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Marillion - Brave CD (album) cover





3.97 | 966 ratings

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Prog Reviewer
5 stars With Brave, Hogarth-era Marillion finally hit its stride, producing its first masterpiece which is easily the peer of the very best Fish-era releases. Taking the iconic concept of exploring the pressures and trauma which lead a teenage girl to mutely contemplate suicide on the Severn Bridge, the band adopt what I would consider to be a true crossover prog sound, combining their progressive approach with a wider range of mainstream genres than the light indie pop which informed Holidays In Eden.

From the dance music rhythms which worm their way into the twisting, turning bad acid trip of Goodbye To All That, to Mark Kelly's organ line hidden within Hard as Love which lends a certain 60s vibe to the piece, to the mingling of New Age and mild folk influences on the title track, the album sees Marillion finally hit on their H-era sound: emotional in a confessional way as opposed to emotional in a theatrical way (which was the Fish-era approach), not afraid to include sounds from the retro to the utterly modern, and drawing on rock, pop, and other musical traditions to enrich and embellish the sound.

It's also structured remarkably well, with the somewhat lighter songs Hard As Love and Paper Lies helping the pacing by allowing the listener to take a breather after the emotionally raw material that precedes them. Lyrically, H and John Helmer pull no punches, masterfully evoking the confusion and hurt attendant with being a teenager and hinting at the abuses and mistreatment which makes it all too much for the story's protagonist. And it all comes together with the album's magical, moving, incredible closing movement - the rage-filled confrontation of The Last of You, the surrender of Falling From the Moon, and the blissful catharsis of Made Again.

It's down to the listener to decide exactly how the story has ended - on the vinyl version, the band included a clever double-track trick which meant that the album could end with just a bunch of water noises or play the redemptive Made Again, but I actually think there's plenty of intriguing room for interpretation in the regular CD track listing. Our heroine has been "made again" and feels able to face the world anew, but what form did this take? Did she find religion, a political cause, a new favourite band? Did she meet a new friend, a new lover, a sympathetic therapist, or a kind mentor who helped her work through her issues? Is she essentially singing to herself in praise of the inner strength she found to choose life? Has she in fact died and entered a better state of being, or been reincarnated into a new life wiser for the lessons of her previous one? Was she saved by someone's intervention on the bridge, or was it the recollection of some kindness in her past which helped her see the world in a new way?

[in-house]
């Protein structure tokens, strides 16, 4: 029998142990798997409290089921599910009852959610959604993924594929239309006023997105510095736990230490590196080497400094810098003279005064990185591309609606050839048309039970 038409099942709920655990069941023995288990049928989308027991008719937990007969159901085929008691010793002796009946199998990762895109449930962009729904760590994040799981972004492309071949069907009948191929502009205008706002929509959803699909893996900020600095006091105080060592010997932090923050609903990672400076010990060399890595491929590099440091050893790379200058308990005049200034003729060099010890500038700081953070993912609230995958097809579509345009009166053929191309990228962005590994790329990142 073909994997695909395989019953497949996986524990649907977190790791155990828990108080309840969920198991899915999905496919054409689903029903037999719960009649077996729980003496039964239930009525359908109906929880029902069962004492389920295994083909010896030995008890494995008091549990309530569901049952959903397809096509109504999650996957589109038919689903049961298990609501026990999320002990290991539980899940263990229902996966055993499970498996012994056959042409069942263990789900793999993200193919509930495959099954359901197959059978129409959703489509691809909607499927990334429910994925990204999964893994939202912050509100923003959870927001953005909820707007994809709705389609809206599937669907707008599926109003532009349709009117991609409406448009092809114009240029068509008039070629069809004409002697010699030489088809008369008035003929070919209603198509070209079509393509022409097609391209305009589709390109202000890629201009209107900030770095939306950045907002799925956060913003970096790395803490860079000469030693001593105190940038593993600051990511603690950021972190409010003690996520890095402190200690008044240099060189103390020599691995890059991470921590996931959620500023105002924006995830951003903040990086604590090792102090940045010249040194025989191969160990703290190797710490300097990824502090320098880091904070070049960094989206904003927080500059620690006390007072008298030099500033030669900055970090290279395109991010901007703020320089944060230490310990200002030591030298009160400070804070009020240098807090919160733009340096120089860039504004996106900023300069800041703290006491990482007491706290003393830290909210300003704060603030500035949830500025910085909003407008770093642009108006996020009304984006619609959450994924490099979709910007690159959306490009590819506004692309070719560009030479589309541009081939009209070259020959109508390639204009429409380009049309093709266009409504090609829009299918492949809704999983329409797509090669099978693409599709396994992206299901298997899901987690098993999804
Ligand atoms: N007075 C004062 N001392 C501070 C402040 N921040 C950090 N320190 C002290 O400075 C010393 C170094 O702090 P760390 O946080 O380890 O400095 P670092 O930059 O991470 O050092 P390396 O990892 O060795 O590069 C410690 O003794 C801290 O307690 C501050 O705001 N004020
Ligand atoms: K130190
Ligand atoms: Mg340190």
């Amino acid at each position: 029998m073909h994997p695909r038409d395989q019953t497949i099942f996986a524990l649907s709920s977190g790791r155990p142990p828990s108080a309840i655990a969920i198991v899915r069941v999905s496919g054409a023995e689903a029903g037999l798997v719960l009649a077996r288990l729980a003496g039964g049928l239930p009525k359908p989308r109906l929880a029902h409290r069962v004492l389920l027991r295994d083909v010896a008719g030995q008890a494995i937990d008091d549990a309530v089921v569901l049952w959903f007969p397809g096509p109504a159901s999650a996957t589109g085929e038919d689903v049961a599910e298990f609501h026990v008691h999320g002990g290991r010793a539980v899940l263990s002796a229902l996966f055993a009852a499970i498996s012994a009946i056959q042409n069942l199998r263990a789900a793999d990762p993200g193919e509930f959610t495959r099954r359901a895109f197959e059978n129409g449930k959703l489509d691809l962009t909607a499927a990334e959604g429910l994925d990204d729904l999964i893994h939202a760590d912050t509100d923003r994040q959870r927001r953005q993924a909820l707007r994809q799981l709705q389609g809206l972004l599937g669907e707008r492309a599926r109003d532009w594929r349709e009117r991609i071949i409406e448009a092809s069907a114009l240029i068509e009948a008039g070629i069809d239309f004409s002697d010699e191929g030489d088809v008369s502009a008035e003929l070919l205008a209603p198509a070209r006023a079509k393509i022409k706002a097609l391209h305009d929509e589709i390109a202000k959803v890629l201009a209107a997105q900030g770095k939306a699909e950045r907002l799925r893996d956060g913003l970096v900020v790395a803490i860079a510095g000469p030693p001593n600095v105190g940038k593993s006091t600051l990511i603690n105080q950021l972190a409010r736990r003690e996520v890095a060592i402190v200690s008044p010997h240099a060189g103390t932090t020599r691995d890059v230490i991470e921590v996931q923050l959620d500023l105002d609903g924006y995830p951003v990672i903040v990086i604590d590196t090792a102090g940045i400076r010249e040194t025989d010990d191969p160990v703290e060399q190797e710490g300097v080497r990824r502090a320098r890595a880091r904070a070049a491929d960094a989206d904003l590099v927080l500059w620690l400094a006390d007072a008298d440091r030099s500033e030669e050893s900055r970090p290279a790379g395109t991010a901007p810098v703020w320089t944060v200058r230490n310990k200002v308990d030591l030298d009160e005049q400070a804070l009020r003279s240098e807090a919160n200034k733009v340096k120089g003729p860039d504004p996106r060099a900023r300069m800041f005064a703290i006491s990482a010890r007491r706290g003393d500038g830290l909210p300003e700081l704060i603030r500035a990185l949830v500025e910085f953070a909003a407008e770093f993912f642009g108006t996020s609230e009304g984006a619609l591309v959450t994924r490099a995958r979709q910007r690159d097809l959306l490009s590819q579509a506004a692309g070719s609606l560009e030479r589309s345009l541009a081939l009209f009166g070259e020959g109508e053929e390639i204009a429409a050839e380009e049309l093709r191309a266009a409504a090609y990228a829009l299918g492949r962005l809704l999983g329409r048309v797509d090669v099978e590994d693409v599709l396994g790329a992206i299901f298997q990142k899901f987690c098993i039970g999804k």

You could, conceivably, come up with a different answer every time you listen to the album, which is the beauty of it: the narrative structure is strong enough to figure out in general terms what the deal is, but there are enough ambiguities (what stops her jumping, does she in fact jump after all, who's this bastard who's caused her so much misery and what exactly did he do, etc.) that each listen-through opens up new possibilities in the story - just as each repeated listen reveals new secrets and influences and embellishments in the music.

I think it's one of the greatest achievements in progressive rock.

Warthur | 5/5 |


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